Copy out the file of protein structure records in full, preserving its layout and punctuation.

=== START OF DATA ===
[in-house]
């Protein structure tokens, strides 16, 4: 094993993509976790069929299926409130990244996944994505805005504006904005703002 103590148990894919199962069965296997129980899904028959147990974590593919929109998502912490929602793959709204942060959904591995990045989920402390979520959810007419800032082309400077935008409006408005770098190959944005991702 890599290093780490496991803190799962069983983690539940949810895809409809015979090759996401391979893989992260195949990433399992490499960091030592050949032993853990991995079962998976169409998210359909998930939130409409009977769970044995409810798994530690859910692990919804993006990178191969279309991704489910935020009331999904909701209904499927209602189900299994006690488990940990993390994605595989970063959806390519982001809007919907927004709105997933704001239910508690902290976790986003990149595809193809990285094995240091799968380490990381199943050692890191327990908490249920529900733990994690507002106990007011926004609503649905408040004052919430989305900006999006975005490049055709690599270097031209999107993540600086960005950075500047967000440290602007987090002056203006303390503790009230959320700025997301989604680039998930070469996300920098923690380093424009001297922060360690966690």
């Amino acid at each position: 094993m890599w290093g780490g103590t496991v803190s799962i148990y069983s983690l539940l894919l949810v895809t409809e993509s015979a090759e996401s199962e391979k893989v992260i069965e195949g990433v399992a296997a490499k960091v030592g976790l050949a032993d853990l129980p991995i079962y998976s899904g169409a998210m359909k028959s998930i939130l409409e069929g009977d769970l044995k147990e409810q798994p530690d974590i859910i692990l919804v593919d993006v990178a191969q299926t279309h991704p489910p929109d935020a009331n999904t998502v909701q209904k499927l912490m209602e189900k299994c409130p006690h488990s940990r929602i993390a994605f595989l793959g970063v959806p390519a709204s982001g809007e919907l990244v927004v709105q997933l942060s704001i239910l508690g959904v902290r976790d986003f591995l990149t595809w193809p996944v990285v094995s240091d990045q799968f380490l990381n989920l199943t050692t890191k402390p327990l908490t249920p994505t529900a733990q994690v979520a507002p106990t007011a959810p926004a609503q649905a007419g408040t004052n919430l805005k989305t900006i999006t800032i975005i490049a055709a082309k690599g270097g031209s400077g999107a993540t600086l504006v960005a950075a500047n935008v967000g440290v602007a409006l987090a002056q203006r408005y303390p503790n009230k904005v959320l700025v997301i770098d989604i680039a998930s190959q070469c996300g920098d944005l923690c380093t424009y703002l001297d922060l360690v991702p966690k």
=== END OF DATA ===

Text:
[in-house]
């Protein structure tokens, strides 16, 4: 094993993509976790069929299926409130990244996944994505805005504006904005703002 103590148990894919199962069965296997129980899904028959147990974590593919929109998502912490929602793959709204942060959904591995990045989920402390979520959810007419800032082309400077935008409006408005770098190959944005991702 890599290093780490496991803190799962069983983690539940949810895809409809015979090759996401391979893989992260195949990433399992490499960091030592050949032993853990991995079962998976169409998210359909998930939130409409009977769970044995409810798994530690859910692990919804993006990178191969279309991704489910935020009331999904909701209904499927209602189900299994006690488990940990993390994605595989970063959806390519982001809007919907927004709105997933704001239910508690902290976790986003990149595809193809990285094995240091799968380490990381199943050692890191327990908490249920529900733990994690507002106990007011926004609503649905408040004052919430989305900006999006975005490049055709690599270097031209999107993540600086960005950075500047967000440290602007987090002056203006303390503790009230959320700025997301989604680039998930070469996300920098923690380093424009001297922060360690966690």
């Amino acid at each position: 094993m890599w290093g780490g103590t496991v803190s799962i148990y069983s983690l539940l894919l949810v895809t409809e993509s015979a090759e996401s199962e391979k893989v992260i069965e195949g990433v399992a296997a490499k960091v030592g976790l050949a032993d853990l129980p991995i079962y998976s899904g169409a998210m359909k028959s998930i939130l409409e069929g009977d769970l044995k147990e409810q798994p530690d974590i859910i692990l919804v593919d993006v990178a191969q299926t279309h991704p489910p929109d935020a009331n999904t998502v909701q209904k499927l912490m209602e189900k299994c409130p006690h488990s940990r929602i993390a994605f595989l793959g970063v959806p390519a709204s982001g809007e919907l990244v927004v709105q997933l942060s704001i239910l508690g959904v902290r976790d986003f591995l990149t595809w193809p996944v990285v094995s240091d990045q799968f380490l990381n989920l199943t050692t890191k402390p327990l908490t249920p994505t529900a733990q994690v979520a507002p106990t007011a959810p926004a609503q649905a007419g408040t004052n919430l805005k989305t900006i999006t800032i975005i490049a055709a082309k690599g270097g031209s400077g999107a993540t600086l504006v960005a950075a500047n935008v967000g440290v602007a409006l987090a002056q203006r408005y303390p503790n009230k904005v959320l700025v997301i770098d989604i680039a998930s190959q070469c996300g920098d944005l923690c380093t424009y703002l001297d922060l360690v991702p966690k």